7

Today I was running some yum updates and wanted to verify that everything went through fine by making sure I had a new kernel. To my surprise I noticed that CentOS was still running 2.6.32-431.5.1.el6.x86_64 even though it looked as though 2.6.32-431.23.3.el6 was installed.

Indeed 2.6.32-431.23.3.el6 shows up in /etc/grub.conf but not in the upstart boot options. Any ideas why?

In the update log it says:

---> Package kernel-firmware.noarch 0:2.6.32-431.5.1.el6 will be updated
---> Package kernel-firmware.noarch 0:2.6.32-431.23.3.el6 will be an update

Could this be the reason? What does "will be an update" mean?

My /etc/grub.conf:

# grub.conf generated by anaconda
#
# Note that you do not have to rerun grub after making changes to this file
# NOTICE:  You have a /boot partition.  This means that
#          all kernel and initrd paths are relative to /boot/, eg.
#          root (hd0,0)
#          kernel /vmlinuz-version ro root=/dev/mapper/VolGroup00-root
#          initrd /initrd-[generic-]version.img
#boot=/dev/vda
default=0
timeout=5
splashimage=(hd0,0)/grub/splash.xpm.gz
hiddenmenu
password --encrypted $1$auui(i$sODM4ni/Zts9IlMWu.wWF/
title CentOS (2.6.32-431.23.3.el6.x86_64)
    root (hd0,0)
    kernel /vmlinuz-2.6.32-431.23.3.el6.x86_64 ro root=/dev/mapper/VolGroup00-root rd_NO_LUKS LANG=en_US.UTF-8  KEYBOARDTYPE=pc KEYTABLE=sv-latin1 rd_NO_MD rd_LVM_LV=VolGroup00/swap SYSFONT=latarcyrheb-sun16 crashkernel=auto rd_LVM_LV=VolGroup00/root rd_NO_DM rhgb quiet rhgb quiet audit=1
    initrd /initramfs-2.6.32-431.23.3.el6.x86_64.img
title CentOS (2.6.32-431.5.1.el6.x86_64)
    root (hd0,0)
    kernel /vmlinuz-2.6.32-431.5.1.el6.x86_64 ro root=/dev/mapper/VolGroup00-root rd_NO_LUKS LANG=en_US.UTF-8  KEYBOARDTYPE=pc KEYTABLE=sv-latin1 rd_NO_MD rd_LVM_LV=VolGroup00/swap SYSFONT=latarcyrheb-sun16 crashkernel=auto rd_LVM_LV=VolGroup00/root rd_NO_DM rhgb quiet rhgb quiet audit=1
    initrd /initramfs-2.6.32-431.5.1.el6.x86_64.img
title CentOS (2.6.32-431.el6.x86_64)
    root (hd0,0)
    kernel /vmlinuz-2.6.32-431.el6.x86_64 ro root=/dev/mapper/VolGroup00-root rd_NO_LUKS LANG=en_US.UTF-8  KEYBOARDTYPE=pc KEYTABLE=sv-latin1 rd_NO_MD rd_LVM_LV=VolGroup00/swap SYSFONT=latarcyrheb-sun16 crashkernel=auto rd_LVM_LV=VolGroup00/root rd_NO_DM rhgb quiet rhgb quiet audit=1
    initrd /initramfs-2.6.32-431.el6.x86_64.img
  • Is this a virtual machine? With what provider? – Michael Hampton Aug 22 '14 at 14:27
  • Yes, it lives inside a KVM hypervisor – Kristofer Aug 24 '14 at 20:26
4

Found the problem... Apparently CentOS 6 does not properly sync /etc/grub.conf with /boot/grub/grub.conf so /boot/grub/grub.conf which read during boot. Fixed with:

rm /boot/grub/grub.conf
mv /etc/grub.conf /boot/grub/ 
ln -s /boot/grub/grub.conf /etc/grub.conf
  • I was wondering about that. /boot/grub/grub.conf is the correct file, and it should be present there, not in /etc. – Michael Hampton Aug 25 '14 at 11:33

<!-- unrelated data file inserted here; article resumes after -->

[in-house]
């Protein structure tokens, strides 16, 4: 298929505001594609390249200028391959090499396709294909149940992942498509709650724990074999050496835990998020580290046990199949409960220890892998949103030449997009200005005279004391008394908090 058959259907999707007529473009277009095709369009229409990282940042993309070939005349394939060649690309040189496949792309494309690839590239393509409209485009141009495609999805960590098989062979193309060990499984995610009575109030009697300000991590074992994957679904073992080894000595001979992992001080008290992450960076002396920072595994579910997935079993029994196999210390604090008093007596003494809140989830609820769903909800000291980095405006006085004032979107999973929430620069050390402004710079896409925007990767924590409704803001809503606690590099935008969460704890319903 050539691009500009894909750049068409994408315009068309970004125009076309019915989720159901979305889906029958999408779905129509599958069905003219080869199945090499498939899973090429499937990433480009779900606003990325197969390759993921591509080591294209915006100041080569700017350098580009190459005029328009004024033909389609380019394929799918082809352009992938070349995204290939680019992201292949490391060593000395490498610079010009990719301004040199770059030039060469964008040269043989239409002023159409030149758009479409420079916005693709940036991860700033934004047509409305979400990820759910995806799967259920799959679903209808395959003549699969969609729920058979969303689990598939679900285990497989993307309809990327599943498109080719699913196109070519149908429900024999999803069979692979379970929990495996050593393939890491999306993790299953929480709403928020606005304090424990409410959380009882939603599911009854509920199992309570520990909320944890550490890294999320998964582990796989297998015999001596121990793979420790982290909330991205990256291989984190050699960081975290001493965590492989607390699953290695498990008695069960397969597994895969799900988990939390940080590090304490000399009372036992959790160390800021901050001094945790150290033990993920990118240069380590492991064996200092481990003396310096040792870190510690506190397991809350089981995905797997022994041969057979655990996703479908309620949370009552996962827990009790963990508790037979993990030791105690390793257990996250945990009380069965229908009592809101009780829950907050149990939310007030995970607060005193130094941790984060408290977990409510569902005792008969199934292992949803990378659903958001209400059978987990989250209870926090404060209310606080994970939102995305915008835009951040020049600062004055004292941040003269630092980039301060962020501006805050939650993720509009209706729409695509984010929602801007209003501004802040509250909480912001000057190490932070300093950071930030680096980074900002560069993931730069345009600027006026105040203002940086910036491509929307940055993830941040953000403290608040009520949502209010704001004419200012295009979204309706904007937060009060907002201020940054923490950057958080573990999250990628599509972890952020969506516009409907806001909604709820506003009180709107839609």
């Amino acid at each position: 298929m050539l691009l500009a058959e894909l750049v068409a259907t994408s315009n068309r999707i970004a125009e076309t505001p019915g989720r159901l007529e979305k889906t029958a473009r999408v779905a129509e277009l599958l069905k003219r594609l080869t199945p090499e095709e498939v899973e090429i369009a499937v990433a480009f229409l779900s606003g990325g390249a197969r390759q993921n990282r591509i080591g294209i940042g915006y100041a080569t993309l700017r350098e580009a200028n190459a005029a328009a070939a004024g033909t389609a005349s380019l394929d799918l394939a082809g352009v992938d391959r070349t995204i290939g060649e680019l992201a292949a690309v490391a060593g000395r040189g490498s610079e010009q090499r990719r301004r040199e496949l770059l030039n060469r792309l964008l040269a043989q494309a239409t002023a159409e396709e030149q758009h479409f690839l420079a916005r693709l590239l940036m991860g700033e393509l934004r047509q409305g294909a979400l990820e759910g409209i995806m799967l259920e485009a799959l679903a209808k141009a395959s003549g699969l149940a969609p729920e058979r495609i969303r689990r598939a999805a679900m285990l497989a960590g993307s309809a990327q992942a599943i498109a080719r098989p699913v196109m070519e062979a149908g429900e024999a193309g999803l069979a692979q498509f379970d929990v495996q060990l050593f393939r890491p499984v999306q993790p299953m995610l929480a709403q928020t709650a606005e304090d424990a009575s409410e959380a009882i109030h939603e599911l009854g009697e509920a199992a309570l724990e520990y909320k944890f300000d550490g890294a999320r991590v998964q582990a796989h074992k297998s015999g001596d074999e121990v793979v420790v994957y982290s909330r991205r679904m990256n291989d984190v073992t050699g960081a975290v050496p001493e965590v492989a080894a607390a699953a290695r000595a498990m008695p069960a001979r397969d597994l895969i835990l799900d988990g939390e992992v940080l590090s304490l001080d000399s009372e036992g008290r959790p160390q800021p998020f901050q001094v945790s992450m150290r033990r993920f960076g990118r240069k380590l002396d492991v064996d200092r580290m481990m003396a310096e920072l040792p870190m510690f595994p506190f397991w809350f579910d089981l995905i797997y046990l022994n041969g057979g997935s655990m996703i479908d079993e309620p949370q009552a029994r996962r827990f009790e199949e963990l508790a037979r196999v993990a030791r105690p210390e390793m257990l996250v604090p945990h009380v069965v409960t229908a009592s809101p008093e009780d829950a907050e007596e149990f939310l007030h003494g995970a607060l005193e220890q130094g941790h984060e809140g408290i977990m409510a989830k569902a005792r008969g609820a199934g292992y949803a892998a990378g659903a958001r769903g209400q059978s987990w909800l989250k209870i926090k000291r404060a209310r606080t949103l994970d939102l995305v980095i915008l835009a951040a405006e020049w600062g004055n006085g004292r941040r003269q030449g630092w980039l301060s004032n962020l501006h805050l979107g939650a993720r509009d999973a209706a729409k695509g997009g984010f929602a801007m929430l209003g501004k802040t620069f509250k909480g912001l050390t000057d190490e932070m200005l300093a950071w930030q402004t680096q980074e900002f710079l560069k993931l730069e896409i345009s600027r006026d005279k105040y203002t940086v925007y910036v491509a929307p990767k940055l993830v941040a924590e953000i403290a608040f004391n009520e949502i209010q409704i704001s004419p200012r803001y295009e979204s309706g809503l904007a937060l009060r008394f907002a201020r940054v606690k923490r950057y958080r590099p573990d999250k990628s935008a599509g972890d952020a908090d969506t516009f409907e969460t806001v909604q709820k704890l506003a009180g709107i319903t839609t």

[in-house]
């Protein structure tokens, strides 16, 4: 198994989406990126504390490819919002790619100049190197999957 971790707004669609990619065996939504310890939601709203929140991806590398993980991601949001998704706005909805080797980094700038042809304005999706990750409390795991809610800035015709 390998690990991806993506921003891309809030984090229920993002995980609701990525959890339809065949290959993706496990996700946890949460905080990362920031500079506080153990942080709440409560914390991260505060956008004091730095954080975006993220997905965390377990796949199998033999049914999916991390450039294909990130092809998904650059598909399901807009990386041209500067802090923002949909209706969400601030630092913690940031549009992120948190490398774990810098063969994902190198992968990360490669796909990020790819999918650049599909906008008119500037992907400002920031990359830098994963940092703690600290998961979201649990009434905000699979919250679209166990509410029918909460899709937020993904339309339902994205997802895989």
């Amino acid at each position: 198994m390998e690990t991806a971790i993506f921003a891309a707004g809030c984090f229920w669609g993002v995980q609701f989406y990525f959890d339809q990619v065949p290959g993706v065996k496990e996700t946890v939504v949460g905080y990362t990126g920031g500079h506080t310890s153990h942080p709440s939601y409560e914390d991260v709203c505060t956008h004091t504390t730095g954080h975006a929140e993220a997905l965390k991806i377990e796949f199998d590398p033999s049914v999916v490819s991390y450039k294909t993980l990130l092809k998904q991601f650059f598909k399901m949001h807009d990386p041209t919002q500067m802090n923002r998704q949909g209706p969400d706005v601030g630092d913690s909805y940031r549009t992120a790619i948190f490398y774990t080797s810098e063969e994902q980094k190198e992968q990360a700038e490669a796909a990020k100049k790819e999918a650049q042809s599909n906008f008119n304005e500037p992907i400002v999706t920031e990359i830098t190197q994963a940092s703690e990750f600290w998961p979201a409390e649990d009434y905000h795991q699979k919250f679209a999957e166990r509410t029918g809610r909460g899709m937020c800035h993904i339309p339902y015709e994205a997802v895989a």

• This seems off. There's always a symbolic link from /etc/grub.conf to ../boot/grub/grub.conf - Did something happen with your /boot partition at some point? – ewwhite Aug 25 '14 at 12:26
  • 1
    I don't believe so, we have noticed this happening on all our CentOS 6 boxes. Could be related to our automated installation somehow but I doubt it as we are not messing around with grub in the install script. – Kristofer Aug 25 '14 at 13:46
2

You have to reboot Linux in order for a new kernel to become active.

If you notice, the newly-installed kernel, version 2.6.32-431.23.3.el6.x86_64, is set to be the default in the grub configuration (default=0)

Did you verify that you ran a system reboot following your updates?


  • Can you check the free space in /boot?
  • You can run a yum reinstall of the kernel packages just to ensure everything is installed properly.
  • If you DO reboot, see what shows up in the GRUB menu after the system POST sequence.
  • Yes, I'm sure it rebooted, several times even. I even looked at the grub menu which just shows the latter two of the entries. – Kristofer Aug 22 '14 at 14:04
  • How much free space is in /boot ? – ewwhite Aug 22 '14 at 14:06
  • This also happened on multiple machines. I ran a cleanup of old kernels (package-cleanup -y --oldkernels --count=2) before and after update since our boot partitions are small. It has 45MB free after both cleaning and both kernels installed. I did another yum reinstall to no avail... – Kristofer Aug 22 '14 at 14:18
1

Make sure you haven't enabled direct kernel boot to boot a kernel from outside the virtual machine.

Direct kernel boot in virt-manager

The direct kernel boot XML looks like:

  <os>
    <kernel>/var/lib/libvirt/images/vmlinuz-3.15.8-200.fc20.armv7hl</kernel>
    <initrd>/var/lib/libvirt/images/initramfs-3.15.8-200.fc20.armv7hl.img</initrd>
    <cmdline>console=ttyAMA0,115200n8 rw root=/dev/mapper/armv9-root rootwait</cmdline>
    <dtb>/var/lib/libvirt/images/vexpress-v2p-ca9.dtb</dtb>
  </os>

Some providers such as Digital Ocean boot all virtual machines via direct kernel boot, and there's no way around this in such cases.

  • Just checked and "direct kernel boot" is not enabled – Kristofer Aug 25 '14 at 6:12

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